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Sandy Journal

Festival of Trees helps children receive life-saving treatments

Dec 01, 2019 02:25PM ● By Stephanie De Graw

Wren is this year's Festival of Trees poster patient. The festival raises funds for Primary Children's Medical Center to provide the best medical care for children regardless of ability to pay. (Photo provided by Primary Children's)

by Stephanie DeGraw | [email protected] 

Wren wasn’t expected to live when she was born. She is now 6 years old, and because of donations to the Festival of Trees, she is receiving ongoing care from Primary Children’s Medical Center. The festival runs Dec. 4 through Dec. 7 at the Mountain America Expo Center in Sandy. The hours are 10 a.m. to 9 p.m.

“The magic of the festival is they help children out when they are really, really sick. I’m excited to see all the trees again,” Wren said.

Wren’s first surgery was when she was five months old to remove 3/4 of one of her lungs, according to her mother, Micki. Wren continues to need medical treatment to this day. She has congenital pulmonary airway malformation (CPAM).

“I don’t know what I would have done without Primary Children’s Hospital,” Micki said. “Wren wasn’t even supposed to be here. I can’t fathom the thought of having a child who needs medical help and struggling with the question ‘Can I afford it?’”

All the money raised during the Festival of Trees, which has run for 49 years, goes to the hospital. Over the years, the festival has raised nearly $40 million to help provide the best medical care for children regardless of ability to pay. The hospital serves over 100,000 patients across 400,000 square miles from Nevada to Alaska.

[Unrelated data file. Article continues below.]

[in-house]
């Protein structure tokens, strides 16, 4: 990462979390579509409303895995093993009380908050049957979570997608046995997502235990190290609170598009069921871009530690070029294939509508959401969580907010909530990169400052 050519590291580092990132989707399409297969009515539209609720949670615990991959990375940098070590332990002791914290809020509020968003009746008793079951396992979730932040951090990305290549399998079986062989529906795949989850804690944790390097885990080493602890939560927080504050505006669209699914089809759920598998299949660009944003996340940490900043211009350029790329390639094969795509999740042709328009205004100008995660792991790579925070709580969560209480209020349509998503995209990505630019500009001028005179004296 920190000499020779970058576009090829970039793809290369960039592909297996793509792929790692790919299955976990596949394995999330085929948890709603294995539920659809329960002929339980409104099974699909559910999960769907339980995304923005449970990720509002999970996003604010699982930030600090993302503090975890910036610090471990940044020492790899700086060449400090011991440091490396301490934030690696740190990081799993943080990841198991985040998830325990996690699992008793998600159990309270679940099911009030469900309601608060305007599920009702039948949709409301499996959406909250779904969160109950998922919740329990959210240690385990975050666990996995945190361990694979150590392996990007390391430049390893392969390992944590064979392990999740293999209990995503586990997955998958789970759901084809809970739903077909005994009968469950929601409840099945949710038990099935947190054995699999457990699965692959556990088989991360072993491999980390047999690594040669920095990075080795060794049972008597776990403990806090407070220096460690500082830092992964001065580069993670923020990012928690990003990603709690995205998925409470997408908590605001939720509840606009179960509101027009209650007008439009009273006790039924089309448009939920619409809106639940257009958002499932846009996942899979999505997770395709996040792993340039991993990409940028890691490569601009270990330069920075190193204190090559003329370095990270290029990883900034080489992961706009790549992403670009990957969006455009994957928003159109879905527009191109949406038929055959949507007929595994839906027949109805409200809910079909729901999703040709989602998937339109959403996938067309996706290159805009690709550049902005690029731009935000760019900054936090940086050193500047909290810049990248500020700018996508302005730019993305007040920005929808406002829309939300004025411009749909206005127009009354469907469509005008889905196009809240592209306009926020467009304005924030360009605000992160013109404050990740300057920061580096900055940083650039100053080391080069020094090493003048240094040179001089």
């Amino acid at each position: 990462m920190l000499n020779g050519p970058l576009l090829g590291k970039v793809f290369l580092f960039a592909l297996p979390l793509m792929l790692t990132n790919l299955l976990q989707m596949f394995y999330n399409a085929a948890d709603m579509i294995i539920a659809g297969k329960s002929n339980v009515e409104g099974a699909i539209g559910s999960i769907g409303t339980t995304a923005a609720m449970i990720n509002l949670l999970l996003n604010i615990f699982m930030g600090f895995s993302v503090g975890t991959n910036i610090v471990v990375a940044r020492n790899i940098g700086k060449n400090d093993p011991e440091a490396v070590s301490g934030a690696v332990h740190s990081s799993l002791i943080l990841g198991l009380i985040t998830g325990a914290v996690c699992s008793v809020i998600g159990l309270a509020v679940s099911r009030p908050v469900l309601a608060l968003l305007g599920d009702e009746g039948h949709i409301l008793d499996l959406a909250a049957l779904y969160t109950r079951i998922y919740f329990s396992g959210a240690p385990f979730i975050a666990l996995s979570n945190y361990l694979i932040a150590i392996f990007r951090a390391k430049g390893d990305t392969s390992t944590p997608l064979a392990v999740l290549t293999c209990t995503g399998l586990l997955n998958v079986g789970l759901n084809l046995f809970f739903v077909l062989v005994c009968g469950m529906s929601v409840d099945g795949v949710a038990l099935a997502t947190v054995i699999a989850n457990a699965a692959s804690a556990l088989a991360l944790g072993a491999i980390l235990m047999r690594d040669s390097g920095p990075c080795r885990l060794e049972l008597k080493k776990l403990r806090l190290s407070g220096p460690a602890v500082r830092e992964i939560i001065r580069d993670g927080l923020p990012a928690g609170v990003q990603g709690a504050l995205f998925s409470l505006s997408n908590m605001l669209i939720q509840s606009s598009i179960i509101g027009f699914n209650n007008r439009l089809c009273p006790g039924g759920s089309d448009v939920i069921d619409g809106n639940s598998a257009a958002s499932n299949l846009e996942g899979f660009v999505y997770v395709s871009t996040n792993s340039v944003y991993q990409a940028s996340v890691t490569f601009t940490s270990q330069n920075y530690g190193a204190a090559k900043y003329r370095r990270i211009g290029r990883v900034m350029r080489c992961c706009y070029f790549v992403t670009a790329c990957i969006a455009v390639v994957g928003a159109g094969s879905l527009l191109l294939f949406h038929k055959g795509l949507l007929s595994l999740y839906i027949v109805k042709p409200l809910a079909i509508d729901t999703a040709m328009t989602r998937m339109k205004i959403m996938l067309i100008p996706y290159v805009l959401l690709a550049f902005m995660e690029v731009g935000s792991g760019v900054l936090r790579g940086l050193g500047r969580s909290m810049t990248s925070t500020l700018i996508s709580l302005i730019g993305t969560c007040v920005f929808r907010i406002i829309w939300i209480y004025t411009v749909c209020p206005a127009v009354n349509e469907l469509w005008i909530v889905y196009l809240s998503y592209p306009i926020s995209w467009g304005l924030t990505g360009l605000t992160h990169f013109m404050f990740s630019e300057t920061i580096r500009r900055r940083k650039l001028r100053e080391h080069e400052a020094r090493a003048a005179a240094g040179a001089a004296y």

The Festival of Trees is one of the longest-running events that support a charity in America. It’s also known as the largest indoor display of decorated Christmas trees in the world. Families, individuals, businesses and groups donate the decorated trees. Gingerbreads, centerpieces, quilts, nativities and wreaths are also available. The Sweet Shoppe provides fresh scones, hot rolls, cheese bread and fudge. 

Activities for children include photos with Santa, Kids Korner and the Elf Emporium featuring small gifts for children. A variety of singers, dancers, aerialists, choirs and bands will perform on stages and in the lobby. The Salt Lake Scots Bagpipes march attendees through the trees at the close of the festival.

Part of the magic of the Festival of Trees comes from the passionate service of its volunteer executive board. The board has 90 members from throughout the state of Utah. The board is led by Chairwoman Shauna Davis, Salt Lake City, and Co-Chairs Brooke Thompson, Bountiful; Elaina Gillespie, Heber; and Shona Peterson, South Jordan.

Opening night is Dec. 3 with a silent auction. This semi-formal evening does not permit children under the age of 16. All trees, quilts, centerpieces, nativities, gingerbread, playhouses and wreaths will be available for purchase. Tickets are available at